The past month has been hectic and stressful for everyone at California State University, Dominguez Hills (CSUDH)–but maybe no one has been as consistently busy as the hard-working technology teams who have been transitioning campus operations online during the COVID-19 outbreak.
As the crisis rapidly escalated, the IT and Academic Technology teams threw themselves into the task of moving everything from art classes to financial aid online. The successful–and speedy–results of their efforts speak to their talents, as well as to their dedication to the Toro community.
Reza Boroon is the director of the academic technology department, which was tasked with transitioning faculty and students from face-to-face to remote instruction. They provided training and technical support to professors and students throughout the process.
Boroon says that the speed at which events unfolded caused the most problems. “Providing training and support to those who weren’t familiar with online instruction or web conferencing tools in such a short time period was our biggest challenge,” he says.
Currently, all Academic Technology staff are working remotely from home. “We were able to move our support and training to a remote environment with no technical issues,” says Boroon, who was pleasantly surprised by how smoothly the transition went.
With the transition to remote instruction now complete, Boroon’s team is busy providing virtual Blackboard and instructional technology support to faculty and students on an as-needed basis.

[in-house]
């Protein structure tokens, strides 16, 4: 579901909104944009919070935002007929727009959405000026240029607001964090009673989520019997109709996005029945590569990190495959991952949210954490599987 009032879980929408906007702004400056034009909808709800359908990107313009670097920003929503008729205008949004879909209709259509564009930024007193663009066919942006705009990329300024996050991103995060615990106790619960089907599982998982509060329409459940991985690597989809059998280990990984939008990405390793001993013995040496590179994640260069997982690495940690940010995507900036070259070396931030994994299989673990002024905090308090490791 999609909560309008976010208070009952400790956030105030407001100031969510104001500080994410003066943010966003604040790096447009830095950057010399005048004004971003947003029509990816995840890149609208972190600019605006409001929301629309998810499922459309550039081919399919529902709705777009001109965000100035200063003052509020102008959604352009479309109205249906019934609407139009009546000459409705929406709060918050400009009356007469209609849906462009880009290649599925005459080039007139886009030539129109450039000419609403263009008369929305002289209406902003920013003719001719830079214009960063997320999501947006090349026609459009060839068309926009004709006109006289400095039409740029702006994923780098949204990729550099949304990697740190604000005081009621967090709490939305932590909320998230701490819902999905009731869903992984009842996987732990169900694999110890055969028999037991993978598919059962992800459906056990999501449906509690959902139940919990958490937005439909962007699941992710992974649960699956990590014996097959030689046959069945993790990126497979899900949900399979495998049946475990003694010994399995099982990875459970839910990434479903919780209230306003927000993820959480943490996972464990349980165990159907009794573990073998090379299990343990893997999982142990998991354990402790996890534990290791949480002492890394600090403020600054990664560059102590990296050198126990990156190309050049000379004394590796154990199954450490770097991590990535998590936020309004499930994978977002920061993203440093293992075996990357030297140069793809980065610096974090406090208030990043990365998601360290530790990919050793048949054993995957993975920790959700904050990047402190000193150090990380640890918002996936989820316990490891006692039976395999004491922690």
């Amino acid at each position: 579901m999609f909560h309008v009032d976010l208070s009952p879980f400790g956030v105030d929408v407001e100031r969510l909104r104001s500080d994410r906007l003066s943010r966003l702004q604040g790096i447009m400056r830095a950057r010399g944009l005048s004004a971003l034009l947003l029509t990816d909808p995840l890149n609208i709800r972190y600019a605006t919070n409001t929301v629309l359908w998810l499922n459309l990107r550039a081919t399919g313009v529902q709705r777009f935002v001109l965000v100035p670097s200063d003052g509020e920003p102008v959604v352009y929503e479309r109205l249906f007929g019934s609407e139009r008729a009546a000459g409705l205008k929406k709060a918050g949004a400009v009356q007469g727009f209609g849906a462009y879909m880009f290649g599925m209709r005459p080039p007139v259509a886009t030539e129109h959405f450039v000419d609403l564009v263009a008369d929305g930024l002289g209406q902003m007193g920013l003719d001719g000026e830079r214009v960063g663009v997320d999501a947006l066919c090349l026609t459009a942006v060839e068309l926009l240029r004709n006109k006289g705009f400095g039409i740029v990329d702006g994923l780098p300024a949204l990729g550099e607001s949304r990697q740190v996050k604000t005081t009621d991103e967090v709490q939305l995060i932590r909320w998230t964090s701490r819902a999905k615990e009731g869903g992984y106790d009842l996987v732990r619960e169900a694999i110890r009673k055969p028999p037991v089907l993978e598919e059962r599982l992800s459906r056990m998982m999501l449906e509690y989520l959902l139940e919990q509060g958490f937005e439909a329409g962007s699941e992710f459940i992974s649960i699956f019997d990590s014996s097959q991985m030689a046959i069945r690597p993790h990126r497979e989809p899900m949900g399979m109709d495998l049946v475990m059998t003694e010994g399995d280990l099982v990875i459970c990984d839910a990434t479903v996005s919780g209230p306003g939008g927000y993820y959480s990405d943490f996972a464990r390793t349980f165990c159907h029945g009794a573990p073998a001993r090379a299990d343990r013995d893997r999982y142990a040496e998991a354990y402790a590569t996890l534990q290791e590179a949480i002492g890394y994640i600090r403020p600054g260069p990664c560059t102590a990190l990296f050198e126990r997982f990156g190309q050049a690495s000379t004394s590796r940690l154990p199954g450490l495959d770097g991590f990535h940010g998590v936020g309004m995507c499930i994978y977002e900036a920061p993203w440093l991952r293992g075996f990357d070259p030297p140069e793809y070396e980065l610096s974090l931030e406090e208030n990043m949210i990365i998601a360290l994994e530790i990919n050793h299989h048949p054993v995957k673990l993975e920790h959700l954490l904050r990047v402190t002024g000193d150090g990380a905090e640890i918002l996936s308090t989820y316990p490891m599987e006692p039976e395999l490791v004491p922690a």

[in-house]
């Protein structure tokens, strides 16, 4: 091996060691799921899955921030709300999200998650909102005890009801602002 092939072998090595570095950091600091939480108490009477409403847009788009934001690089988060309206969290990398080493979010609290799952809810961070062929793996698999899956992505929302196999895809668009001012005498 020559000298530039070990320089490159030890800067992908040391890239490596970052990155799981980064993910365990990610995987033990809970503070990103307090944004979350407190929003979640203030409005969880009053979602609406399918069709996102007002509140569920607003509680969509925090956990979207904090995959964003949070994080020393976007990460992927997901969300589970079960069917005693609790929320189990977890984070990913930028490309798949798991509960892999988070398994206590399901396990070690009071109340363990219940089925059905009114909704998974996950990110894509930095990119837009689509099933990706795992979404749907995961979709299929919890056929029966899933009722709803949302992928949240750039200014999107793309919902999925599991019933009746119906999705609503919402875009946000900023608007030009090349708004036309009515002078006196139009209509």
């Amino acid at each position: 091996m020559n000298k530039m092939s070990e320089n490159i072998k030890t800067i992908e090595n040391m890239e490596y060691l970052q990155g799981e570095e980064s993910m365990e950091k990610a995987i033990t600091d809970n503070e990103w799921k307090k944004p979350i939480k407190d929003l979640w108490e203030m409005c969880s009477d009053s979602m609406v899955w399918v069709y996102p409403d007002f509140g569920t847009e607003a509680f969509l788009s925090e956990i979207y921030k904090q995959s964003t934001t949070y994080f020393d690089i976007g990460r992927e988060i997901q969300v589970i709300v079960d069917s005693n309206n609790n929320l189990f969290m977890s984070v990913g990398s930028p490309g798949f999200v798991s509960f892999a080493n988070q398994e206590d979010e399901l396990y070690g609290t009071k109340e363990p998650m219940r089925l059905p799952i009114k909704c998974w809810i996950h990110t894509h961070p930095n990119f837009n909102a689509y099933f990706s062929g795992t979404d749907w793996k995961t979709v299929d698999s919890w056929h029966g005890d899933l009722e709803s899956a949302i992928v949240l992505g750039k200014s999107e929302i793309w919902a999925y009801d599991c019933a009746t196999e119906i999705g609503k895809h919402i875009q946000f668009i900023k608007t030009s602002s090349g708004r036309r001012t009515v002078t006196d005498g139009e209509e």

Meanwhile, the CSUDH IT team has been hard at work making sure that campus technology is up to the challenge of the online transition.
“We made a very rapid switch to a remote platform,” says Bill Chang, associate vice president of enterprise applications and digital transformation. “That meant we had to work on laptop loans, VPN connections, and remote desktops. We did everything we could to support changing business processes to a remote model.”
The constantly changing nature of the crisis has been its own challenge. Just last week, the on-campus Toro Computer Lab was shuttered, which forced the IT team to quickly develop a new distribution model for loaning laptops to students, faculty, and staff in need.
With the transition to remote instruction and telecommuting complete, the IT team continues to try and fine-tune the systems they have in place. The IT Help Desk is still up and running, with staff working remotely to troubleshoot problems as they pop up.
As CSUDH faculty, staff, and students adapt to the new world of online instruction and telecommuting, the university’s technology teams will continue to provide technical and logistical support. “We’re continuously looking for solutions that will support our telecommuting workforce,” says Chang.